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Hearthstone: Heroes of Warcraft has finally received its first official expansion in the form of Hearthstone: Curse of Naxxramas. This is themed heavily after the Naxxramas raid zone that was featured several years ago in the World of Warcraft.

First off: if you are somehow unfamiliar with Hearthstone, then you should bring yourself up to speed by reading our review here. The Curse of Naxxramas expansion includes several new features including new cards, solo adventure content, and class-based challenges for the different decks.

It is important to note that before a player can access the new content all 9 classes have to be unlocked through the various practice fights. But, once they are unlocked you will be able to access the content if you have purchased it (the first quarter is currently available for free). These are significant challenges so it is recommended that players tweak their decks and learn the advanced strategies first, however, before taking the plunge.

The first quarter is available initially, but additional wings will become accessible in the future. Once opened these wings can become purchasable either by spending 700 in-game gold or by paying $20 to unlock them all.

The first quarter available in the expansion consists of three boss fights. Defeating each boss earns you you a new card. Defeating the third boss earns you a legendary card to add to your collection. This also unlocks two class challenges and the heroic mode of the quarter.

Class challenges pit a player against one of the classes using a random deck. For each class challenge that is defeated another card is unlocked. In heroic mode you fight the same 3 bosses on a much higher difficulty. In heroic mode is different in that your opponent starts with 45 life instead of 30. They also have a more powerful hero power. Last but not least in heroic mode your opponent can and will use cards from multiple classes. The deck is more than a little stacked against you in this mode (metaphorically speaking). Players will need to use trial and error will be needed to determine which deck is best suited for each boss.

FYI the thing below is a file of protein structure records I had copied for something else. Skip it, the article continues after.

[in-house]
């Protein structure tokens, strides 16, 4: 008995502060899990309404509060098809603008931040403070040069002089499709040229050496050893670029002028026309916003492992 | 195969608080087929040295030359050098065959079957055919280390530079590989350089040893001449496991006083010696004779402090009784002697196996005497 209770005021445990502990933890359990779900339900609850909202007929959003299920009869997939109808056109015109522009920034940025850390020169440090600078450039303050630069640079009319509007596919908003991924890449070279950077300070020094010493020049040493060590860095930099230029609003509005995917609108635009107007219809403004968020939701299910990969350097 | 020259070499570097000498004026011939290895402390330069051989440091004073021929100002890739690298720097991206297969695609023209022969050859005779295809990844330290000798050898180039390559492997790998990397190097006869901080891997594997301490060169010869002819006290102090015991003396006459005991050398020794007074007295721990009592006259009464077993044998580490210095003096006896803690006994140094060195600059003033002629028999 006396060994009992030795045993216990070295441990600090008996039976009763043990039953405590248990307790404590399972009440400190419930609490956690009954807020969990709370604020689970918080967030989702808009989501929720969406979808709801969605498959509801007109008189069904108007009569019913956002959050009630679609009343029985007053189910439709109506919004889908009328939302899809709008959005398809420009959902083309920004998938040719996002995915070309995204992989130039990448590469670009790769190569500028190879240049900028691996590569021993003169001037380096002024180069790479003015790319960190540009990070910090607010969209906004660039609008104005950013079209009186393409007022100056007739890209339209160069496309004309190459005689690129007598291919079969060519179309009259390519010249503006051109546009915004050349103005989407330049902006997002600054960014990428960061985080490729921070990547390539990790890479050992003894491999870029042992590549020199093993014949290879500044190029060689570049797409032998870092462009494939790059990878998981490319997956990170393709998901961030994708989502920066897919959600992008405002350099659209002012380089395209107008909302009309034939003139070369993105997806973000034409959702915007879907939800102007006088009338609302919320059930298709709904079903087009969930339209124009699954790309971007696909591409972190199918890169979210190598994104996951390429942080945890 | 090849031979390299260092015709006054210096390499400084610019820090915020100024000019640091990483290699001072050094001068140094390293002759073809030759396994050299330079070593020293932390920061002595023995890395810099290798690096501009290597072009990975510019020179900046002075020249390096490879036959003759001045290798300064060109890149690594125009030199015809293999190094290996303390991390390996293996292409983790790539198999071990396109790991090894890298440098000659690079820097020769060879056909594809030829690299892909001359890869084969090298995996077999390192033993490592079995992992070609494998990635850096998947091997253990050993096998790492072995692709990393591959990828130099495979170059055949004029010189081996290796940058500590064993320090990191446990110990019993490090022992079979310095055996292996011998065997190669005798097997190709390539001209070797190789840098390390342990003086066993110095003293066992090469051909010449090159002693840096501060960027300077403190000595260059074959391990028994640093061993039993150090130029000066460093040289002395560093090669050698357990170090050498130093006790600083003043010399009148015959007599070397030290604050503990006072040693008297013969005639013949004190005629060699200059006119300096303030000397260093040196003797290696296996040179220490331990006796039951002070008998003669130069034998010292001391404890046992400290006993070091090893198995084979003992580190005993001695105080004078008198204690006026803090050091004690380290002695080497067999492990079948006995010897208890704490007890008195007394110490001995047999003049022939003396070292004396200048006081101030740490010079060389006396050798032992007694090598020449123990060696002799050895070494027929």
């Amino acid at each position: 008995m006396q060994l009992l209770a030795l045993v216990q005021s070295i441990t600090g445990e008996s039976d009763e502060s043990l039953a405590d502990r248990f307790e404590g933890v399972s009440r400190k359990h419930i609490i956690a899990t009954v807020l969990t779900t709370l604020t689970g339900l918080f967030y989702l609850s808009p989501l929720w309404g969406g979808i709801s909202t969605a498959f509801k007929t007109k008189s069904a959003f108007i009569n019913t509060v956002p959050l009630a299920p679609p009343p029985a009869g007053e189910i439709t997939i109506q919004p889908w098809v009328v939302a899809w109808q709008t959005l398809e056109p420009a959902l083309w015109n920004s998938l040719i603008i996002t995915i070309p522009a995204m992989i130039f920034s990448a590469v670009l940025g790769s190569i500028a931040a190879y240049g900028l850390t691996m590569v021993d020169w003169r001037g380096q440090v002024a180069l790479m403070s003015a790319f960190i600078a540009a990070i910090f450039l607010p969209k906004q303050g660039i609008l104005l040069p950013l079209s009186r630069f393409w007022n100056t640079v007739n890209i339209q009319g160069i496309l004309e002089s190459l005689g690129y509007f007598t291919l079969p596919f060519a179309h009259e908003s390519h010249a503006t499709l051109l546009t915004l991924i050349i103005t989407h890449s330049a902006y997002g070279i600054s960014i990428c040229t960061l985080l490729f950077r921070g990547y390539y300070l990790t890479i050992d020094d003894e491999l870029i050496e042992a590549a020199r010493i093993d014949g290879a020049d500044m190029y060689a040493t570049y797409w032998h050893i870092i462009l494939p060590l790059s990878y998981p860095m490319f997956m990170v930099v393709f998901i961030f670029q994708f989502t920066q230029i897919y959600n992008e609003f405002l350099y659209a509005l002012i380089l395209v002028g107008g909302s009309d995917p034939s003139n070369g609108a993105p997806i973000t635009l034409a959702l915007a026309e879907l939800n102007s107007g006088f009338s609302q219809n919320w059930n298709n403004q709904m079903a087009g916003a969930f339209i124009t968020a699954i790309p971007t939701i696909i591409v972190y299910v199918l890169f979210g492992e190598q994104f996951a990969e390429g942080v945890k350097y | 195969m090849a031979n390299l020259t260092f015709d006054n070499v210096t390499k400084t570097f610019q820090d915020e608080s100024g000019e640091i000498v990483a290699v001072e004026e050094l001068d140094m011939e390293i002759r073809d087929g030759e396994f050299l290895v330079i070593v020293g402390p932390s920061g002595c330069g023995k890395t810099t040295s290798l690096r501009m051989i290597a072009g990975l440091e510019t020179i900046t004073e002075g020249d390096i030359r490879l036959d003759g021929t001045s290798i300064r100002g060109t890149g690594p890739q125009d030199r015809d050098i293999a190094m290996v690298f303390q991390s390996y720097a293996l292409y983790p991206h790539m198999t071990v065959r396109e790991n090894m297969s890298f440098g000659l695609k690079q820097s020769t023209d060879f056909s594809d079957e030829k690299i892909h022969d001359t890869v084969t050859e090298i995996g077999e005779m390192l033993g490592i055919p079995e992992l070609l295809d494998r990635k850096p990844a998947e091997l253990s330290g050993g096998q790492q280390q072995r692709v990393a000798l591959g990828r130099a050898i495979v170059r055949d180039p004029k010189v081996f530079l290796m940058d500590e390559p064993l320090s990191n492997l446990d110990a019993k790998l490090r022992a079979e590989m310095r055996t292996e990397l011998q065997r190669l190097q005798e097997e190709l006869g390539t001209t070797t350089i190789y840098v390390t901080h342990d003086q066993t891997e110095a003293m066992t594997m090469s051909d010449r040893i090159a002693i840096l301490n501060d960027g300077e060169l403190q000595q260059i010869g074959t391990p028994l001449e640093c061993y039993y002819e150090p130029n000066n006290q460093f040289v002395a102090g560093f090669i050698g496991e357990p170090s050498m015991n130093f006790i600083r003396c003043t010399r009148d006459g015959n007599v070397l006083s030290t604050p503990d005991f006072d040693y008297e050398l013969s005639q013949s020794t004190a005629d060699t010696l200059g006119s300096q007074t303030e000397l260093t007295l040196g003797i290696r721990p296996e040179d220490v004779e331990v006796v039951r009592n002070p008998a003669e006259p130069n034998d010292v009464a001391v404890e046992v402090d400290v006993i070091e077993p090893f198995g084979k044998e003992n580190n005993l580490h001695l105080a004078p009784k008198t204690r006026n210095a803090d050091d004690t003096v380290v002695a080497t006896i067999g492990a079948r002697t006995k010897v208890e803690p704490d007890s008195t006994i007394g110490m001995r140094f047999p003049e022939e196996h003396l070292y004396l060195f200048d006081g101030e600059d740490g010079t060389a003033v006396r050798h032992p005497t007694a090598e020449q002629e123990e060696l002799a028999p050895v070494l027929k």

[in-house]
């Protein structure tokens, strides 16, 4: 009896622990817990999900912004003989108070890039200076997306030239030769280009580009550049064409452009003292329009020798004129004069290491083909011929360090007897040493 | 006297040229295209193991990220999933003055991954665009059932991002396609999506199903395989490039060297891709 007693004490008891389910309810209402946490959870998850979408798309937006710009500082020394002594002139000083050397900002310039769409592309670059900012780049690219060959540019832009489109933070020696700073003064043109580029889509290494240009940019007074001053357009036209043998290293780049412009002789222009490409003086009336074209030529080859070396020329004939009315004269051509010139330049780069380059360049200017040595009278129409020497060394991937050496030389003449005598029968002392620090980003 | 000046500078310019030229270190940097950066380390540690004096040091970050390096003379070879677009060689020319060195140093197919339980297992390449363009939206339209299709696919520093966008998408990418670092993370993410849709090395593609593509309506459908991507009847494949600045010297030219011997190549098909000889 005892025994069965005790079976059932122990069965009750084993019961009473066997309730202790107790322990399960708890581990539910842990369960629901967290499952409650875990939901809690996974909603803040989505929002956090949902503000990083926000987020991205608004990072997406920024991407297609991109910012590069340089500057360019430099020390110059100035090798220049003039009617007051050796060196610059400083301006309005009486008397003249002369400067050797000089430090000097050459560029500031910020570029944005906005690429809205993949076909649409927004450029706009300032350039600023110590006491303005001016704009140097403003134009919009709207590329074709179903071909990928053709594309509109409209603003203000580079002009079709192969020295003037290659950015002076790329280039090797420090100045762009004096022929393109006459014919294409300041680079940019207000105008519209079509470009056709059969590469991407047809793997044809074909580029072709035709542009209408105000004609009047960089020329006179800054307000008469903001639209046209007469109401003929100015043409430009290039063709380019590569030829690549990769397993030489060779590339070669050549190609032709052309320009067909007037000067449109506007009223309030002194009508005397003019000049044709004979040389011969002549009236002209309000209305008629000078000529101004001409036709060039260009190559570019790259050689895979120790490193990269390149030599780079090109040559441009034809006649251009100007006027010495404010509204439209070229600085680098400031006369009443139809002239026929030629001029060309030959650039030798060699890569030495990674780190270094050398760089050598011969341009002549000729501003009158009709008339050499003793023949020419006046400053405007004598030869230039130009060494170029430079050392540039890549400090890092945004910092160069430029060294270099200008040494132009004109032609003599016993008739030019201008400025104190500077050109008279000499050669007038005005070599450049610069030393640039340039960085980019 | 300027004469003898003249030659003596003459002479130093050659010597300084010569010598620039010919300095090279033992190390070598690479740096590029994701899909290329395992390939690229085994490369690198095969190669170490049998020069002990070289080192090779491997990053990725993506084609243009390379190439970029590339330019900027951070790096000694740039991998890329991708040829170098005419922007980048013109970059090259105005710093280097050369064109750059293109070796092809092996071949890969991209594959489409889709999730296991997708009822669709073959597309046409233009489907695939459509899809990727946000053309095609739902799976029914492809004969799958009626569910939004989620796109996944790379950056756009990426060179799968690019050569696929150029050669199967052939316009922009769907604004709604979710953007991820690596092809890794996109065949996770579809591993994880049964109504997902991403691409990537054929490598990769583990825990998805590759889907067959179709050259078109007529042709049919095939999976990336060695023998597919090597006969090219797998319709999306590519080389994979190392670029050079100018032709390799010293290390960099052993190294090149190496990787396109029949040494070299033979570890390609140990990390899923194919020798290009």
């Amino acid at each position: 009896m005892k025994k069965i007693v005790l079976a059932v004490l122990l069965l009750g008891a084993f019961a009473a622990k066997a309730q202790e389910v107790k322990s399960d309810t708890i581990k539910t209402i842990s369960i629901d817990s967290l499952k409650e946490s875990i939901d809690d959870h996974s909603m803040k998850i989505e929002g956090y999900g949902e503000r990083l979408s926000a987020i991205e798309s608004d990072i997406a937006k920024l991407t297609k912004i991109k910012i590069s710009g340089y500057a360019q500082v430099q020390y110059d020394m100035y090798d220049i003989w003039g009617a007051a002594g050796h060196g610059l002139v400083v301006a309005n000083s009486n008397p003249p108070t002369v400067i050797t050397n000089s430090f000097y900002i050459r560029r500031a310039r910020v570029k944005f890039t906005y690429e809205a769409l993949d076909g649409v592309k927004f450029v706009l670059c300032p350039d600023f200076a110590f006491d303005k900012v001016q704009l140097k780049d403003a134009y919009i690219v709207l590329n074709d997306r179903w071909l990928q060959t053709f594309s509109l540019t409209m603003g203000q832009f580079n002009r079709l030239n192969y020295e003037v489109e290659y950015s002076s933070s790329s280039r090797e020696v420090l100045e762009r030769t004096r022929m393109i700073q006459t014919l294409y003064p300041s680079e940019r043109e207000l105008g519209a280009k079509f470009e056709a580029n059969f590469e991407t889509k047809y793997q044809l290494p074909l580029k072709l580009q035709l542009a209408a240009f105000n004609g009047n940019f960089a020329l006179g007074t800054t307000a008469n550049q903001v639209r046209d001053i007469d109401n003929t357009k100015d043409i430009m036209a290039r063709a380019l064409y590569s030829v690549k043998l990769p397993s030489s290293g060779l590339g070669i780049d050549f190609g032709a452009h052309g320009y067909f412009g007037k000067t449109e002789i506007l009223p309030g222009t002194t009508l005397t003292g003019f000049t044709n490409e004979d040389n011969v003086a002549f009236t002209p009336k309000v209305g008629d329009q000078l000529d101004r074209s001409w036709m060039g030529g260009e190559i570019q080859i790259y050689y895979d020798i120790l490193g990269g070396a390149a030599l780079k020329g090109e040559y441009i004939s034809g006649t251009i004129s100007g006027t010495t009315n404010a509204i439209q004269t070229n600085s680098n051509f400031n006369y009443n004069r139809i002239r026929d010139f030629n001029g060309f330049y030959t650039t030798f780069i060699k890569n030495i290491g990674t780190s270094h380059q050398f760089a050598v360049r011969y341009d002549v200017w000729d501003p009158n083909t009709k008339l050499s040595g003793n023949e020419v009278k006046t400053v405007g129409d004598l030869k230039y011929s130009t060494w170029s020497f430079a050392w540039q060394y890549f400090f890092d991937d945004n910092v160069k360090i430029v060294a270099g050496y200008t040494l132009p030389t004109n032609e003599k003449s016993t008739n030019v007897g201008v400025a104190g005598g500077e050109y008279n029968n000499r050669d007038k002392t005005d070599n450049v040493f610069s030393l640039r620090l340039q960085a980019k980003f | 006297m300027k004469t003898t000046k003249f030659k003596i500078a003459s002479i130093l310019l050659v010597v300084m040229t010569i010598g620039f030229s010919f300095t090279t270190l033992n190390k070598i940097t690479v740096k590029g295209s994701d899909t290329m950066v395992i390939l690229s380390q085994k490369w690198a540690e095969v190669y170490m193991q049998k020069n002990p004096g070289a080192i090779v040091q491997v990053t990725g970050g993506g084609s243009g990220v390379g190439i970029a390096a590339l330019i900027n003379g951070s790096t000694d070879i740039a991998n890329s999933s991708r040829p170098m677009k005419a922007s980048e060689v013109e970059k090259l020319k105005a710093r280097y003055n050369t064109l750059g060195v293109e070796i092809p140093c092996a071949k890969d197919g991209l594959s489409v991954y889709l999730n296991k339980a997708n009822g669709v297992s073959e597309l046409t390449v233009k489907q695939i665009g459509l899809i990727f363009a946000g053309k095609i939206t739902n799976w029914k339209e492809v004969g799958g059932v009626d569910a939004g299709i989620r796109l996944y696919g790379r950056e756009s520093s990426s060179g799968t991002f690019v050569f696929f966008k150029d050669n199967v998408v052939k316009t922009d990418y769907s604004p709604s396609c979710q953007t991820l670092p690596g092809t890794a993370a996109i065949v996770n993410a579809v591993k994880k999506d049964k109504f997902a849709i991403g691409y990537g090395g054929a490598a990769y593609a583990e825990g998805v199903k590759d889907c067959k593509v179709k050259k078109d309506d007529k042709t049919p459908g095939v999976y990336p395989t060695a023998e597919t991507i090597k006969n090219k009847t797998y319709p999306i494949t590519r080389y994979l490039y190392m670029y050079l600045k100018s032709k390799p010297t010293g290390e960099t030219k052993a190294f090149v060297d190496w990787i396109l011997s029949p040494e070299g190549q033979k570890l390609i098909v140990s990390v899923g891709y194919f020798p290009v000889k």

Overall,I found the new content to be a solid addition to the game itself. There are other fun upgrades like a new game board to play on (and click!) and access to the new cards that are unlocked in the arena mode. The only drawback I encountered is that while playing solo adventure content in the expansion you do not earn gold for victories, and quests cannot be completed. Those are minor complaints though. The expansion is definitely a good thing.

Note: I will be sharing my thoughts about each of the different quarters of the solo adventure content in individual articles since they are being released separately.

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Blizzard has finally released details for its first expansion of the Hearthstone: Heroes of Warcraft digital card game. Hearthstone: Curse of Naxxramas will introduce a single-player adventure mode based on the Naxxramas dungeon in World of Warcraft.

The adventure will include five “wings” of content that will be released one wing per week, starting with The Arachnid Quarter on July 22nd. The pricing plan is convoluted, but basically you can buy each wing for $6.99 or 700 in-game gold. If you purchase more than one wing at a time you’ll get a discount. For those that don’t want to spend money and who immediately spend all their gold on card packs (yeah, that’s me too), Blizzard is giving away the first wing during the release window (roughly a month).